applying an external voltage, lithium ions flow through the reduction-oxidation
transistor and reach the bottom magnetite film, altering its charge carrier
concentration and modifying the orientation of Fe spins. Courtesy: Tohru Higuchi,
Tokyo University of Science.
Over the last few decades, conventional electronics has been rapidly reaching its technical limits in computing and information technology, calling for innovative devices that go beyond the mere manipulation of electron current. In this regard, spintronics, the study of devices that exploit the "spin" of electrons to perform functions, is one of the hottest areas in applied physics. But, measuring, altering, and, in general, working with this fundamental quantum property is no mean feat.
Current spintronic devices—for example, magnetic tunnel junctions—suffer from limitations such as high-power consumption, low operating temperatures, and severe constraints in material selection. To this end, a team of scientists at Tokyo University of Science and the National Institute for Materials Science (NIMS), Japan, has recently published a study in ACS Nano, in which they present a surprisingly simple yet efficient strategy to manipulate the magnetization angle in magnetite (Fe3O4), a typical ferromagnetic material. The team fabricated an all-solid reduction-oxidation ("redox") transistor containing a thin film of Fe3O4 on magnesium oxide and a lithium silicate electrolyte doped with zirconium (Fig. 1). The insertion of lithium ions in the solid electrolyte made it possible to achieve rotation of the magnetization angle at room temperature and significantly change the electron carrier density. Associate Professor Tohru Higuchi from Tokyo University of Science, one of the authors of this published paper, says "By applying a voltage to insert lithium ions in a solid electrolyte into a ferromagnet, we have developed a spintronic device that can rotate the magnetization with lower power consumption than that in magnetization rotation by spin current injection. This magnetization rotation is caused by the change of spin-orbit coupling due to electron injection into a ferromagnet."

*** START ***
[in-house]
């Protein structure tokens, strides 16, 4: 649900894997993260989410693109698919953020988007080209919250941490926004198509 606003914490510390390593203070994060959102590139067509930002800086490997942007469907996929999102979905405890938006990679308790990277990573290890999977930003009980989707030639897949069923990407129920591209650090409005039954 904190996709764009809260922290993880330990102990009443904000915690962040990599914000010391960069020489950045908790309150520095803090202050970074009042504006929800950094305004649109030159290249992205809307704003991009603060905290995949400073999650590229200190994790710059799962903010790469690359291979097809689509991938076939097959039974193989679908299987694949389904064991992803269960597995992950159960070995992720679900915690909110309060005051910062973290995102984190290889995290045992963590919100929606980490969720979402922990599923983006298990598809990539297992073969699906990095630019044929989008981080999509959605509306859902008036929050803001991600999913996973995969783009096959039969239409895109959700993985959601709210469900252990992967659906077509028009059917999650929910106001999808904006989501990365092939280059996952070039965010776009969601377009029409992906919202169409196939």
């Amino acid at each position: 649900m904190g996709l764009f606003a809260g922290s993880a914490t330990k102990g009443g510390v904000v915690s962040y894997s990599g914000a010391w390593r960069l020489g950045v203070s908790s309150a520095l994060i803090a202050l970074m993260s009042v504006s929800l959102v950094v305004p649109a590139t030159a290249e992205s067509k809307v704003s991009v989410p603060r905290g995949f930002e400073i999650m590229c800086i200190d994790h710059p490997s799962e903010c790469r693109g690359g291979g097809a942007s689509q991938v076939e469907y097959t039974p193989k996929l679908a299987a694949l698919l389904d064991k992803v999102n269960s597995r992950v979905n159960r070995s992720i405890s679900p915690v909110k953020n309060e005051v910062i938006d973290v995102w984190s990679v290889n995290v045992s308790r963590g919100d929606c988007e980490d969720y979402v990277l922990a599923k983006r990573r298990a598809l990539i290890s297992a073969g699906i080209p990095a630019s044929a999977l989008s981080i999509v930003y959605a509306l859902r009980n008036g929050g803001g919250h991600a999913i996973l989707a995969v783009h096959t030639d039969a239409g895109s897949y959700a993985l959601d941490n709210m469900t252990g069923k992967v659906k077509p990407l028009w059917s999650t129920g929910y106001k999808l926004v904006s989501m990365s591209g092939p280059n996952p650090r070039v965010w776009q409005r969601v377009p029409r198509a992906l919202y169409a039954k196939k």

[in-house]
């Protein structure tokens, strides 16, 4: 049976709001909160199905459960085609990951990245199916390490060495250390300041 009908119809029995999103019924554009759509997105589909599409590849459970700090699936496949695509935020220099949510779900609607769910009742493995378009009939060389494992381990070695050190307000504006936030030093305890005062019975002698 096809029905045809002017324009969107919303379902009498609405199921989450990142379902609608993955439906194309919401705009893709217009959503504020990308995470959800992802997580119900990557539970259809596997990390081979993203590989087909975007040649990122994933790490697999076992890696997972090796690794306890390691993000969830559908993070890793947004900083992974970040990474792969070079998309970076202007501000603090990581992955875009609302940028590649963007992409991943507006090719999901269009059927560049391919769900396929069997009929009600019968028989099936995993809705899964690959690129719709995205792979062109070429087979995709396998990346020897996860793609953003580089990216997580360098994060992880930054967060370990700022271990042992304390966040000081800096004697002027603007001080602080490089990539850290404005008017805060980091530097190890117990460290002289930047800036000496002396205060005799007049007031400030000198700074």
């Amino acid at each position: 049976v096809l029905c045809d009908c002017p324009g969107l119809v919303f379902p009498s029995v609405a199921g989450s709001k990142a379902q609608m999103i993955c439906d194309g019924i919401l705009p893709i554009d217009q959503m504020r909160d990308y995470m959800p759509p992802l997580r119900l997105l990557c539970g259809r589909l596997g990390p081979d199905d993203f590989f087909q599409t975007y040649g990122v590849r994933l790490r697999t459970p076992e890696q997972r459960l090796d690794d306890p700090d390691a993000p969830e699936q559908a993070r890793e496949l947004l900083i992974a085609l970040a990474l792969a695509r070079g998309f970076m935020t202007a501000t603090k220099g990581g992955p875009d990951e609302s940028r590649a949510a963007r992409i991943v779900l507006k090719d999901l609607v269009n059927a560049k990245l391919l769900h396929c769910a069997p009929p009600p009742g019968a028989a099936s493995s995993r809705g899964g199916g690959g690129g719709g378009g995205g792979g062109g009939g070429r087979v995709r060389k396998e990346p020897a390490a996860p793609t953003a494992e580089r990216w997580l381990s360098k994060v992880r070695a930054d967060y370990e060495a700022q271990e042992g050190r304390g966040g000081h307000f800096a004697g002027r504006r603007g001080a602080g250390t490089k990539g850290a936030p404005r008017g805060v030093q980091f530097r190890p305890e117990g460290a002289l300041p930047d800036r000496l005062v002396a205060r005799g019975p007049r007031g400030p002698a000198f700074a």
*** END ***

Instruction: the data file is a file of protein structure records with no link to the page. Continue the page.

Unlike previous attempts that relied on using strong external magnetic fields or injecting spin-tailored currents, the new approach leverages a reversible electrochemical reaction. After applying an external voltage, lithium ions migrate from the top lithium cobalt oxide electrode and through the electrolyte before reaching the magnetic Fe3O4 layer. These ions then insert themselves into the magnetite structure, forming LixFe3O4 and causing a measurable rotation in its magnetization angle owing to an alteration in charge carriers.
change in magnetization angle become noticeable under external voltages higher
than 0.7 V, yielding a reversible change of about 10°. At voltages higher than
1.2 V, the rotation is more pronounced but becomes irreversible due to
permanent structural changes in the magnetite phase.
Courtesy: Tohru Higuchi, Tokyo University of Science.
This effect allowed the scientists to reversibly change the magnetization angle by approximately 10°. Although a much greater rotation of 56° was achieved by upping the external voltage further, they found that the magnetization angle could not be switched back entirely (Fig. 2). "We determined that this irreversible magnetization angle rotation was caused by a change in the crystalline structure of magnetite due to an excess of lithium ions," explains Higuchi, "If we could suppress such irreversible structural changes, we could achieve a considerably larger magnetization rotation."
The novel device developed by the scientists represents a big step in the control of magnetization for the development of spintronic devices. Moreover, the structure of the device is relatively simple and easy to fabricate. Dr. Takashi Tsuchiya, Principal Researcher at NIMS, the corresponding author of the study says, "By controlling the magnetization direction at room temperature due to the insertion of lithium ions into Fe3O4, we have made it possible to operate with much lower power consumption than the magnetization rotation by spin current injection. The developed element operates with a simple structure."
high-density spintronic memory devices with large capacity and even
neuromorphic devices that mimic biological neural systems. Courtesy: Tokyo
University of Science.
Although more work remains to be done to take full advantage of this new device, the imminent rise of spintronics will certainly unlock many novel and powerful applications. "In the future, we will try to achieve a rotation of 180° in the magnetization angle," says Dr. Kazuya Terabe, Principal Investigator at the International Center for Materials Nanoarchitectonics at NIMS and a co-author of the study, "This would let us create high-density spintronic memory devices with large capacity and even neuromorphic devices that mimic biological neural systems." Some other applications of spintronics are in the highly coveted field of quantum computing.
Only time will tell what this frontier technology has in line for us!